presbsenior

Celeste Van Kirk/Observer-Reporter

A crossing sign and flashing light at Presbyterian SeniorCare on South Main Street in Washington

Presbyterian SeniorCare Network has asked the state Department of Transportation to conduct a traffic study on South Main Street in the area of its campus.

“It’s for everyone’s safety,” said Mary McHugh Murray, senior director at the network’s Washington campus. “Our goal is to have as safe an environment as possible for our residents, visitors and team members.”

The campus is growing with Woodside Place set to open in late fall. It’s going to be a living facility specifically for dementia or Alzheimer’s patients, and will feature 36 residential rooms in the two-story building on South Main Street.

Murray said the new building sits at the top of a hill. The driveway will meet South Main Street just after a curve in the road.

“We think the nature of the campus warrants a second look at safety,” Murray said.

Presbyterian SeniorCare officials reached out to PennDOT earlier in the summer, requesting the traffic study. They want to know if there’s any way to slow down drivers in that stretch of South Main Street, whether it’s with additional signs, crosswalks or reduced speed limits, Murray said.

The current speed limit through the campus is 30 mph, but because it is a senior citizens residential campus with parking on both sides of the street and pedestrian traffic, Murray wants to see that speed reduced.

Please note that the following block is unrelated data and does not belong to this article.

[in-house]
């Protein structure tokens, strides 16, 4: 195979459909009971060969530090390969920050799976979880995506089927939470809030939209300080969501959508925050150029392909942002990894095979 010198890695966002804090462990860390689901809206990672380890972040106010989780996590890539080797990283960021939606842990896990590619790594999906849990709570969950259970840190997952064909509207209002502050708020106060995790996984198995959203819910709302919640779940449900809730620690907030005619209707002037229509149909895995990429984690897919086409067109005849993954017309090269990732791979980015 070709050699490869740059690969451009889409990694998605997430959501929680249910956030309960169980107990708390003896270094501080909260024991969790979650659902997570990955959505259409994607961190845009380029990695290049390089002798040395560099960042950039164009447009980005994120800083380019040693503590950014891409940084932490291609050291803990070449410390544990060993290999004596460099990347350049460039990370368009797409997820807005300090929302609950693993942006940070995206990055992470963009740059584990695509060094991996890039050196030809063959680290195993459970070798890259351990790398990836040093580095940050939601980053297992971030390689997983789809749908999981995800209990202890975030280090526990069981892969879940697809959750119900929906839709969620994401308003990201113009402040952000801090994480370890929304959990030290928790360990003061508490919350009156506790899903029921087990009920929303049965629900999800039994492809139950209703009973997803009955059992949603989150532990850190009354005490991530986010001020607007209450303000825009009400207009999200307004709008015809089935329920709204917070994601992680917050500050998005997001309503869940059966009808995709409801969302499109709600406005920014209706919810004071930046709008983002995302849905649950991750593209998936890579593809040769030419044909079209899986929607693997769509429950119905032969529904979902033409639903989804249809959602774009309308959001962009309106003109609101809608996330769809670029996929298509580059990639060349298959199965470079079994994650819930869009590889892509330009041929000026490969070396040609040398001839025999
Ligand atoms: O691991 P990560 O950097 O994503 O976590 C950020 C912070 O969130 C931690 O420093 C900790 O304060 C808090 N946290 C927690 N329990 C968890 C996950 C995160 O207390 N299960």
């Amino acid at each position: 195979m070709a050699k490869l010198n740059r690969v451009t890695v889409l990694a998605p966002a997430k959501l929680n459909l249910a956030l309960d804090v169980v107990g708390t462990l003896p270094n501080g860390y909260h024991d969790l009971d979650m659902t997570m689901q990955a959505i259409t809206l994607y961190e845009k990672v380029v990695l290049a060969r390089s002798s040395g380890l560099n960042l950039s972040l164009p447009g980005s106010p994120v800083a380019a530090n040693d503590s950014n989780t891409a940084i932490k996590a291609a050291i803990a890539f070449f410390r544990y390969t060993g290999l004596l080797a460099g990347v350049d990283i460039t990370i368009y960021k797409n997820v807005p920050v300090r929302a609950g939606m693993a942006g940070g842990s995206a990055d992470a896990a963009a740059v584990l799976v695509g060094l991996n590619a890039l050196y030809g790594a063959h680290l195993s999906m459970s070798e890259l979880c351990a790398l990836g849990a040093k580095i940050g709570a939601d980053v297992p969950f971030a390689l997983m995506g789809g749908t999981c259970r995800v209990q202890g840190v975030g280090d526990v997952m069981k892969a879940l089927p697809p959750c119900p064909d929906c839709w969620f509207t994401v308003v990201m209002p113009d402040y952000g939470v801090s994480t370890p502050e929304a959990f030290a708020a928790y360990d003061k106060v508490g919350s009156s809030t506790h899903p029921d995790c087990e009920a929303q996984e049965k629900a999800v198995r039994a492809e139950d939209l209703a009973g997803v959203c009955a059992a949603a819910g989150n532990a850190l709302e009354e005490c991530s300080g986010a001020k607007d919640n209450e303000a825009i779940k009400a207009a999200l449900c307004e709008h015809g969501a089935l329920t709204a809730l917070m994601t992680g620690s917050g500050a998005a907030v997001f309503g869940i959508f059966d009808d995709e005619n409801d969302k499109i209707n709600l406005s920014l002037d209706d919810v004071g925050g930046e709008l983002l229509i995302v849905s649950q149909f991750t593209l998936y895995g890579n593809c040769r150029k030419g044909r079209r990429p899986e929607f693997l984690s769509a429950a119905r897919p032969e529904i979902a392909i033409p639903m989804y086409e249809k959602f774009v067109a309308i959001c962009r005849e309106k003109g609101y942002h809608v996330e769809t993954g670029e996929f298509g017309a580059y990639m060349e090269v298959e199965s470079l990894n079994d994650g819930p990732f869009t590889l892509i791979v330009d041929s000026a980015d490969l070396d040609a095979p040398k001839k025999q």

There are about 600 seniors living on campus, with visitors coming and going every day. Murray said there are about 1,000 people on campus daily.

“Almost half of the residents are independent living, and they’re walking and driving around campus,” Murray said. “I’m not sure everyone is aware of how large our campus is.”

The campus sits where North Franklin and South Strabane townships meet with the City of Washington. During a township meeting last month, Presbyterian SeniorCare Network Executive Director Glenn Delich asked South Strabane supervisors to send a letter to PennDOT in support of the traffic study, which the supervisors agreed to do.

“We really appreciate South Strabane Township’s support in taking a look at the road here,” Murray said, noting that the new Woodside Place is in South Strabane.

She hopes PennDOT will have completed the study and have recommendations by the time Woodside Place opens.

“We see ourselves as advocates for our residents,” Murray said. “We’re all about trying to enhance the quality of life for our residents, visitors and team members.”

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